Finding My Way in a New Place
by Stephanie “Teffie” Landmann, COTA/L,
PAC Support Mentor, Coach, and Trainer
I recently experienced a decrease in the function of my hippocampus. Let me fill you in on what happened. At the end of January, I moved to a new town. For those of you that know my living quarters prior to January, all that was involved with me moving to a new town was to stow away a few things, unhook utilities, turn the key, and pray for the engine to start.
For the past four years I lived in a motorhome. Yep, the simplicity of RV life in a 24 foot by 8 foot tiny space. It had all the essentials; kitchen, bathroom, bed sofa, and dining table, not much more was needed. That was until I fell in love… with a building. It took a 1930’s Art-Deco building converted to a condo to entice me to leave. So big changes up to 745 sq. feet in a 12-story building with elevators, gym, pool, and owner’s lounge.
So, there was the usual hippocampal mix ups with moving. Where’s the light switch (way finding)? Which drawer did I put the silverware in (learn and remember)? It’s 10pm already, feels like I just got my day started (passage of time)? The time I noticed it the most was two days after move-in day. I got on the elevator to go down to check the mail, once on, I hit the 5th floor button. It lit up green then went away. I hit it again, and again, and again. Finally, my stepfather said we are on the 5th floor, you need to go to the 1st floor. Oops, in my fear of the elevator not working I didn’t recognize where I was or really what floor I was on. Good thing I had someone with me to support me in a moment of need and was able to laugh about it afterwards.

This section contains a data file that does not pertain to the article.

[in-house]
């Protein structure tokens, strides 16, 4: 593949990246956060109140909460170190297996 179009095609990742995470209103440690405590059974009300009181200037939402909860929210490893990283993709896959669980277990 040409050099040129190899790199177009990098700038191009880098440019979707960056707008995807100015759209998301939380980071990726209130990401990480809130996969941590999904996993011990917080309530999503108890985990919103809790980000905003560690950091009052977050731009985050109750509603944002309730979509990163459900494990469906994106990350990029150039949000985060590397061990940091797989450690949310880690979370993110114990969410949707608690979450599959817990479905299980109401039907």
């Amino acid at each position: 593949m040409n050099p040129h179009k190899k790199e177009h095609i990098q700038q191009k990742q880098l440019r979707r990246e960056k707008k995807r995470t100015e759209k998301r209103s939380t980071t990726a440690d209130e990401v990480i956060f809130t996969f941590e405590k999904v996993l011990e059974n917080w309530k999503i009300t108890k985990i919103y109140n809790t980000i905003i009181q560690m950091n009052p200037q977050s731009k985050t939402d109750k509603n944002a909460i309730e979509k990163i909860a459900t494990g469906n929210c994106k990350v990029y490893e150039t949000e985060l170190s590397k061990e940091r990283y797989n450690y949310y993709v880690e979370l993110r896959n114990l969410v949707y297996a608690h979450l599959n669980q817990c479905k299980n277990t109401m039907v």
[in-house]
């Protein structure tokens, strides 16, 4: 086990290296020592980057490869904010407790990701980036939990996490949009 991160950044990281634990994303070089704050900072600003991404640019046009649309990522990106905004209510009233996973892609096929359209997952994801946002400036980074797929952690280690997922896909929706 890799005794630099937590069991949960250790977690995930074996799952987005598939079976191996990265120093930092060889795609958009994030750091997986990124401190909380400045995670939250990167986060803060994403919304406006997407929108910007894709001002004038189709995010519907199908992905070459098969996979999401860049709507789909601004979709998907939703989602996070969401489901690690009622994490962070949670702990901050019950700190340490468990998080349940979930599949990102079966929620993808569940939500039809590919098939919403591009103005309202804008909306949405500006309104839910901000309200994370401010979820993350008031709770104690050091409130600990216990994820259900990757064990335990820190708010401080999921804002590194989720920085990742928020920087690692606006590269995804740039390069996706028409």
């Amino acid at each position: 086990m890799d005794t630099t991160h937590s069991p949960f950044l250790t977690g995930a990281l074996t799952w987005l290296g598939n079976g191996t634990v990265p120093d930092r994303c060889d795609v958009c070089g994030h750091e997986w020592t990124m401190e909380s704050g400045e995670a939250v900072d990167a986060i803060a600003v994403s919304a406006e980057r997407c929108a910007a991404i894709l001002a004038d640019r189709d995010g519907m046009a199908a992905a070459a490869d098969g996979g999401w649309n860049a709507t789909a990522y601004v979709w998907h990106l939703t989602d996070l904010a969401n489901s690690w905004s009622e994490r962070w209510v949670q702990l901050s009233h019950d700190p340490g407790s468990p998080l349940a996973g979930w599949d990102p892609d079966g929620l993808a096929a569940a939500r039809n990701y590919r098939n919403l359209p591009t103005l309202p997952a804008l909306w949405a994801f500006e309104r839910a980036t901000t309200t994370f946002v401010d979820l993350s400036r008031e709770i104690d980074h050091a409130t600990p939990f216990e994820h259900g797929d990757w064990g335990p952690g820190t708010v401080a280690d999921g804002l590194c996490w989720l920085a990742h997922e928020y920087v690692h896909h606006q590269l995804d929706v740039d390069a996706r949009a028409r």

Have you found yourself or someone else turned around in a new unfamiliar place? Did you do what I did? Keep pressing the button to get the elevator to work, or press it harder, really mash that button so this time it will go. Why do we do the same thing expecting a different result? Let’s pause, get some support to find the right button to push. Then reduce some stress by laughing over the little things.